I tried recording myself playing my classical guitar, which is a quiet instrument and difficult to record under any circumstance. The TRV900 picked it up fairly well, along with the refrigerator in my apartment when that came on. There was some hiss which you get with any small condenser microphone set at high gain. Note this was only an experiment- as with any camera, for critical recordings, I'd recommend a suitably located external microphone. I describe a few such mics here including sample sound clips. I think the TRV900 is fully adequate for home recording. If you have truly professional audio requirements you may need to resort to an external MD or DAT, then align the soundtrack with the video in post-production. See also the microphone, XLR adaptor and audio mixer sections of my accessories page. Note, there is apparently some unit-to-unit variation in the noise level of the camera's mic preamp.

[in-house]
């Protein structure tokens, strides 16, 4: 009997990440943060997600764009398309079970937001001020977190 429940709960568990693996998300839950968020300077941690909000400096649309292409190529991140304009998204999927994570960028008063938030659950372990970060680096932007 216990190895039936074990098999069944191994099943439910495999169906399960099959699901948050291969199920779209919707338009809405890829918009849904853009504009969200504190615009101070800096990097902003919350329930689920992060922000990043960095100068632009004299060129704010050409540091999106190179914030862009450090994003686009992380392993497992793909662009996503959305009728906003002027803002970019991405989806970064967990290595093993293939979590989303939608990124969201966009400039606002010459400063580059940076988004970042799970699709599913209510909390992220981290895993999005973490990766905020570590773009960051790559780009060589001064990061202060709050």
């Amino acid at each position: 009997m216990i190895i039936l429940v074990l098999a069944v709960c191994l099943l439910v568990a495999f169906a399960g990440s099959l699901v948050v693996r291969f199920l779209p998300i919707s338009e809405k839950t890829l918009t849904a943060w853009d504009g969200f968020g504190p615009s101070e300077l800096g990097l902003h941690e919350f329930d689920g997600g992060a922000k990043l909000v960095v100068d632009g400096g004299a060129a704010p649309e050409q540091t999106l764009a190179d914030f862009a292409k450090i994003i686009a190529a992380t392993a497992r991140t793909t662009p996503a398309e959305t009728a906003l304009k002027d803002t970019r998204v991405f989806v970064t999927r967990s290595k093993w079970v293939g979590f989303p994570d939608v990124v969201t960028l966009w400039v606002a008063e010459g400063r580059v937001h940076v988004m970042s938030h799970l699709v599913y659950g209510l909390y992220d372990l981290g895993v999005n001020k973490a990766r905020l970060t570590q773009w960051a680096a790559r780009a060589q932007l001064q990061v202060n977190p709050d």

Subject: Re: Hiss on the TRV900? From: "Clifand" (clifand at aol com) Date: Wed Apr 12 14:33:05 2000 Newsgroups: rec.video.production > No annoying levels of hiss on my TRV900. I monitor recordings with > headphones (post production) hiss is not a problem. I believe the TRV900 > is nearly as good as my Sony DAT recorder My first TRV900 had an unacceptable level of hiss. I returned it a got a second one without the hiss problem. At that time, another participant in the newsgroup said he was aware of a hiss problem but obtained a TRV900 without it. For over a year and until now, I have not heard anything about this hiss problem. -Clif